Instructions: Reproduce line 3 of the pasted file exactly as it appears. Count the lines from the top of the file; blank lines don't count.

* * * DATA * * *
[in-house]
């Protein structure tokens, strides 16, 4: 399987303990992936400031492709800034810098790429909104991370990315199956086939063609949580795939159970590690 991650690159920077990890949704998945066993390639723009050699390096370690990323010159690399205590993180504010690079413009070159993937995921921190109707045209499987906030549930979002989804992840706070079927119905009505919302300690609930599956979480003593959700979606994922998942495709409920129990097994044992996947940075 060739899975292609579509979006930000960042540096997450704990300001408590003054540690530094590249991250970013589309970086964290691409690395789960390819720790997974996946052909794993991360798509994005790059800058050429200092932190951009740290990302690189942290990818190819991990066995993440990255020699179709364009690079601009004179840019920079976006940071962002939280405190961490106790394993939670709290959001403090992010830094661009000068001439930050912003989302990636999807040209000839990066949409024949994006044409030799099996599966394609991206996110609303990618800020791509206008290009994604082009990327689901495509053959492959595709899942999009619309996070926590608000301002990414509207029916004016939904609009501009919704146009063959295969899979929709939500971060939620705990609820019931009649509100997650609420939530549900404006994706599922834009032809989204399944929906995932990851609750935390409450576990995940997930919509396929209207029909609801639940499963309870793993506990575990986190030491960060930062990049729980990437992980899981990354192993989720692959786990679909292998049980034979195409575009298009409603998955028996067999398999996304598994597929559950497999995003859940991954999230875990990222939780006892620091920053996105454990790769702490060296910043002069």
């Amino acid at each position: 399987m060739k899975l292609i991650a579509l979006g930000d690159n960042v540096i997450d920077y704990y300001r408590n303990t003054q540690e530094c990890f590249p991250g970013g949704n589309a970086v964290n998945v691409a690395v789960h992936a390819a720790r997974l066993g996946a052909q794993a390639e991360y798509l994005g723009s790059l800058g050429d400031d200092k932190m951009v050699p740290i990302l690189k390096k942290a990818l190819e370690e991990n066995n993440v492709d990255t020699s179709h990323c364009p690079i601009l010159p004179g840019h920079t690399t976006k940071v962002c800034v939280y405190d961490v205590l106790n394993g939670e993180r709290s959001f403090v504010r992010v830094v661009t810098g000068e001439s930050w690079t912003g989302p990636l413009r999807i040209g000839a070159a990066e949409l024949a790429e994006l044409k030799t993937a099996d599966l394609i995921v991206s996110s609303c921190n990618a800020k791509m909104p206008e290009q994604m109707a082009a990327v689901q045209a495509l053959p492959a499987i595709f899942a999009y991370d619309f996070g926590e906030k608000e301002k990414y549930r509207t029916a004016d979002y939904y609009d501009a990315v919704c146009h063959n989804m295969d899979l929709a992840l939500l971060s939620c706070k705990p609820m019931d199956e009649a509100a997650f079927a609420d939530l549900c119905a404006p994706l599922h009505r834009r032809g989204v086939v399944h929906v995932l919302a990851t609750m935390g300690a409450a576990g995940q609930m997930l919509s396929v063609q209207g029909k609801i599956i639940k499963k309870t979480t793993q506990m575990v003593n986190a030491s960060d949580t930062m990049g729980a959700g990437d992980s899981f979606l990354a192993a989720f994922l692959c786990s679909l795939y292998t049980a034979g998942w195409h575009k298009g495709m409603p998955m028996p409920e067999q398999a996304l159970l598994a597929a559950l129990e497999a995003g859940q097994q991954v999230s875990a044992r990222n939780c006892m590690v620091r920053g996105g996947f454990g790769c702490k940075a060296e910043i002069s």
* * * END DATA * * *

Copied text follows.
């Amino acid at each position: 399987m060739k899975l292609i991650a579509l979006g930000d690159n960042v540096i997450d920077y704990y300001r408590n303990t003054q540690e530094c990890f590249p991250g970013g949704n589309a970086v964290n998945v691409a690395v789960h992936a390819a720790r997974l066993g996946a052909q794993a390639e991360y798509l994005g723009s790059l800058g050429d400031d200092k932190m951009v050699p740290i990302l690189k390096k942290a990818l190819e370690e991990n066995n993440v492709d990255t020699s179709h990323c364009p690079i601009l010159p004179g840019h920079t690399t976006k940071v962002c800034v939280y405190d961490v205590l106790n394993g939670e993180r709290s959001f403090v504010r992010v830094v661009t810098g000068e001439s930050w690079t912003g989302p990636l413009r999807i040209g000839a070159a990066e949409l024949a790429e994006l044409k030799t993937a099996d599966l394609i995921v991206s996110s609303c921190n990618a800020k791509m909104p206008e290009q994604m109707a082009a990327v689901q045209a495509l053959p492959a499987i595709f899942a999009y991370d619309f996070g926590e906030k608000e301002k990414y549930r509207t029916a004016d979002y939904y609009d501009a990315v919704c146009h063959n989804m295969d899979l929709a992840l939500l971060s939620c706070k705990p609820m019931d199956e009649a509100a997650f079927a609420d939530l549900c119905a404006p994706l599922h009505r834009r032809g989204v086939v399944h929906v995932l919302a990851t609750m935390g300690a409450a576990g995940q609930m997930l919509s396929v063609q209207g029909k609801i599956i639940k499963k309870t979480t793993q506990m575990v003593n986190a030491s960060d949580t930062m990049g729980a959700g990437d992980s899981f979606l990354a192993a989720f994922l692959c786990s679909l795939y292998t049980a034979g998942w195409h575009k298009g495709m409603p998955m028996p409920e067999q398999a996304l159970l598994a597929a559950l129990e497999a995003g859940q097994q991954v999230s875990a044992r990222n939780c006892m590690v620091r920053g996105g996947f454990g790769c702490k940075a060296e910043i002069s």